So what makes America great? The answer is simple: Us. WE make America great IF we choose to act with greatness. If we embody the ideas of equality, freedom and strength of character, our nation can become great.
But… killing a Black man by grinding his neck into the road with your knee is not great. Enabling your fellow cops to murder George Floyd is not great. It’s deplorable. It’s thoroughly UN-American. Rioting and destroying private businesses is not great. But here’s why I think it’s inevitable:
The killing of Blacks in our nation has started to become Black white-noise…
And this is one of the worst things I can imagine. Black white-noise isn’t just the anger of oppression, anymore. Actual lives are being rolled underneath the carpet by a nation that seems to care less and less. The names of Black men murdered by police are blurring into obscurity. These cycles of murders and riots are a shameful part of our nation’s history because we’ve failed to address the core issues.
How do we turn things around?
At the beginning of this article I said I don’t know what to say. Probably because me talking is the last thing we need right now.
What we need is to listen.
Why are there riots? Because the people aren’t being heard. The oppression and mistreatment of Blacks continues.
How do we show Black people that their lives matter? We start listening to their words, for once. We’ll listen out of respect. And we’ll listen by taking action on their behalf. Rather than waiting for riots or demonstrations, we’ll take the time to shut our own mouth, and let our Black friends, family, and fellow citizens speak.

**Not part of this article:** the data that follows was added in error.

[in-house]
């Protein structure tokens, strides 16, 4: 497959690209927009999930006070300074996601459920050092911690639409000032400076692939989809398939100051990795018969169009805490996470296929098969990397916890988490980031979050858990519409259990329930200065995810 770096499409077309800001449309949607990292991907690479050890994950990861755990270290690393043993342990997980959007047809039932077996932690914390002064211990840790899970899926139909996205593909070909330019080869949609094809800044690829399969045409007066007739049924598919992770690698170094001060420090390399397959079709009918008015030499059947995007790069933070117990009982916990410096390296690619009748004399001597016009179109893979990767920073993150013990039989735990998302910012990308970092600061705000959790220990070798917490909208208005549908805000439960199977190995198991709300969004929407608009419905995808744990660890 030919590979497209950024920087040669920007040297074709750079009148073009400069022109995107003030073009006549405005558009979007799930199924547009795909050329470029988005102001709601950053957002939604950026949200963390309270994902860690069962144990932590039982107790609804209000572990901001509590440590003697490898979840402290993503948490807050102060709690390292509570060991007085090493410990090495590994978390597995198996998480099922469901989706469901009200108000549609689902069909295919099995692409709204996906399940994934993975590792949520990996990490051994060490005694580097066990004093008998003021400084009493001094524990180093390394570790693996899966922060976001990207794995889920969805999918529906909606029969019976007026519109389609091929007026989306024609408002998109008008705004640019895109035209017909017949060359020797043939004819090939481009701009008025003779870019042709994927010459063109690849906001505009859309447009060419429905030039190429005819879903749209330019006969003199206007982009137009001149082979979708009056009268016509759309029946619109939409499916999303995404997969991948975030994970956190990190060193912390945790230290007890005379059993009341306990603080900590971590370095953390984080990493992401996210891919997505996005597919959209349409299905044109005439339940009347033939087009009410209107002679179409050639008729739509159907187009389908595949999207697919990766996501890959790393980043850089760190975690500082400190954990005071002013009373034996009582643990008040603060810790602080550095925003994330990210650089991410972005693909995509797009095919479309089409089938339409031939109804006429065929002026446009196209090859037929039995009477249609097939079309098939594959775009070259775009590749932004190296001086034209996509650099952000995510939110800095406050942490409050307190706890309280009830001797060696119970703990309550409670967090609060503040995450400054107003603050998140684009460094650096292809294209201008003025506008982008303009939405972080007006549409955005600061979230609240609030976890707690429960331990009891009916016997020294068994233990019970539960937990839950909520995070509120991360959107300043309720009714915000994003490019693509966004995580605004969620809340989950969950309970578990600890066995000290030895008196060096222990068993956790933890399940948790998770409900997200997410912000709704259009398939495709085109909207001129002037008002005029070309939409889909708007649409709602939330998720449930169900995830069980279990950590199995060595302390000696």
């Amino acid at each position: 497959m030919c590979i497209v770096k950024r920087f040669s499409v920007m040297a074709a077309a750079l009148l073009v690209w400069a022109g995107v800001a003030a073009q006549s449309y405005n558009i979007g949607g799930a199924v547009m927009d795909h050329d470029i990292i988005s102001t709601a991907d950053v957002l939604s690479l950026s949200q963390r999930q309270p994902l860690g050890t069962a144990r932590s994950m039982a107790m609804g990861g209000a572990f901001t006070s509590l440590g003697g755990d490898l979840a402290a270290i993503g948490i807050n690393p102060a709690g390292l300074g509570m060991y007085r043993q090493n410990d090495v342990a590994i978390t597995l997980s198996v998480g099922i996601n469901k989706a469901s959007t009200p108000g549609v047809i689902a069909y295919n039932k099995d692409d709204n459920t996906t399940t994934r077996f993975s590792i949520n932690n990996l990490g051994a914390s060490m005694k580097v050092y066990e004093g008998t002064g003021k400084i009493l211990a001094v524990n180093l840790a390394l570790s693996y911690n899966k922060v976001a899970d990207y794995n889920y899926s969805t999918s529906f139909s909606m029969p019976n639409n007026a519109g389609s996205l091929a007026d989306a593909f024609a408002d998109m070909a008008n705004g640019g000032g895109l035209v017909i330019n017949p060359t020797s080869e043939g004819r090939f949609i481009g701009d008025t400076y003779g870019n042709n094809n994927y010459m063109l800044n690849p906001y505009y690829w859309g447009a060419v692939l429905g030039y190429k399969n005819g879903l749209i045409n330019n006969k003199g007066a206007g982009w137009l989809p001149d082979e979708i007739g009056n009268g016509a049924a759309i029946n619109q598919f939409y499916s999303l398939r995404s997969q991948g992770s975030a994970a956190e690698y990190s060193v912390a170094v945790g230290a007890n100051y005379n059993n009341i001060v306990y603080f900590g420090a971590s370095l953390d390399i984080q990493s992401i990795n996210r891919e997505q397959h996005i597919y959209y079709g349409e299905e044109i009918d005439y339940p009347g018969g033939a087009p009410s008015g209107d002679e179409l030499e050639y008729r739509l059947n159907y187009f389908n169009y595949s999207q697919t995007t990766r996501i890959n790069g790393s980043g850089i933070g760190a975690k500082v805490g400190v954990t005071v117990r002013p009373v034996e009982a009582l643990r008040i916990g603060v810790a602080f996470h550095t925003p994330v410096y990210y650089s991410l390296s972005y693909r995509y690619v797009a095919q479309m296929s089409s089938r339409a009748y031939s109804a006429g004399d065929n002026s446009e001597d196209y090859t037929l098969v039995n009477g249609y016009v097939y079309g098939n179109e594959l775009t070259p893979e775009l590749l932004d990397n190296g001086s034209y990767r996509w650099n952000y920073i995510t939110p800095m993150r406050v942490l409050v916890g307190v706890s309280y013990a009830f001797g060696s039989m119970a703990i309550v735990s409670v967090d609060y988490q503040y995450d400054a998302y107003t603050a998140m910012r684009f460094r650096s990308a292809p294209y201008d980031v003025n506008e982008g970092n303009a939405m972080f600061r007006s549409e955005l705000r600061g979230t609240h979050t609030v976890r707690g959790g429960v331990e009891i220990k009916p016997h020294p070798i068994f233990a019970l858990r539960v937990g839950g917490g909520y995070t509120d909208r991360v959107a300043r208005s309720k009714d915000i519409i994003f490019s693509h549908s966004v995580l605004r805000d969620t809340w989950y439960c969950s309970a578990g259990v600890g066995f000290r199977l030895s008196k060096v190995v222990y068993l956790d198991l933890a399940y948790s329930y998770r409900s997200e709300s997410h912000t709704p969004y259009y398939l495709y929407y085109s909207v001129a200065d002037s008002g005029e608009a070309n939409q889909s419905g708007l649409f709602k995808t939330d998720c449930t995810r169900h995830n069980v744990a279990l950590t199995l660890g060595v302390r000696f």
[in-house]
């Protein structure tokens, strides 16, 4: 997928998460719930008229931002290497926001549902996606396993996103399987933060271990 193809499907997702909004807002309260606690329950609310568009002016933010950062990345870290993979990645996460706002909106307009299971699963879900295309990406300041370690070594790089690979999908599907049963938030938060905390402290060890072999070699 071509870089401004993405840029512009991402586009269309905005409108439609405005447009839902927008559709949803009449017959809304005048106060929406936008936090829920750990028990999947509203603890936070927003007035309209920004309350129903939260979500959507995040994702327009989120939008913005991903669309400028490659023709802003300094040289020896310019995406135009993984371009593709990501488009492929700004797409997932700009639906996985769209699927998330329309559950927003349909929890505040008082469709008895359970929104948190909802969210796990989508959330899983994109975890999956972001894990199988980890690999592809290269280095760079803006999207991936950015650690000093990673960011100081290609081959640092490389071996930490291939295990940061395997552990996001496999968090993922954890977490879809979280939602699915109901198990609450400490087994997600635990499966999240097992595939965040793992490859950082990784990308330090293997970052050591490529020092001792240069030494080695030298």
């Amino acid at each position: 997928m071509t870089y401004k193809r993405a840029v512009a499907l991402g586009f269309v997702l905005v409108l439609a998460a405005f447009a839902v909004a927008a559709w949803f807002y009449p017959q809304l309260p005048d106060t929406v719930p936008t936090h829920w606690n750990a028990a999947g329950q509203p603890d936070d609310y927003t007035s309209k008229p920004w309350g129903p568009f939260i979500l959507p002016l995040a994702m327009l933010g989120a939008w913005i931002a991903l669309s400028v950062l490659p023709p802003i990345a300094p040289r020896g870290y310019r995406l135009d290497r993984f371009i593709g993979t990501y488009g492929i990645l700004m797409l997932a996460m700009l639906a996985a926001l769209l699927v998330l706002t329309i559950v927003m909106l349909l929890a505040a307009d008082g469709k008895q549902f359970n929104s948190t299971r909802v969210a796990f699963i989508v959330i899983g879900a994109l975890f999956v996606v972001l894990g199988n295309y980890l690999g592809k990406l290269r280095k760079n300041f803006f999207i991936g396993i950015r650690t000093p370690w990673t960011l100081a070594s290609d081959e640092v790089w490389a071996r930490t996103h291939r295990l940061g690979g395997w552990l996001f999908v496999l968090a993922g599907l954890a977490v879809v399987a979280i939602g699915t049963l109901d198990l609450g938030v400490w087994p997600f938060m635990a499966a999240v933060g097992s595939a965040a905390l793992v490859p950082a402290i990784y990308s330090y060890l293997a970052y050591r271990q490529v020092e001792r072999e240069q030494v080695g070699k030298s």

America never became great because of guns or violence or by putting anyone down. We can become great by lifting each other up. In this time of upheaval, let us listen to each other. Let us hear the spirit behind the anger and violence. Let us help solve each other’s problems. Let us speak of solutions and resolutions. Until we take the time to hear and help each other, we will not be a great nation.
Black lives do matter. They are part of our American family, deserving of the same freedom, equality, and right to happiness as everyone. But let us not lose anymore Black lives by ignoring their words. Freedom is for all, or it is for none. Equality is for all, or it is for none. The only way we will achieve freedom, equality and happiness is with all of us — together.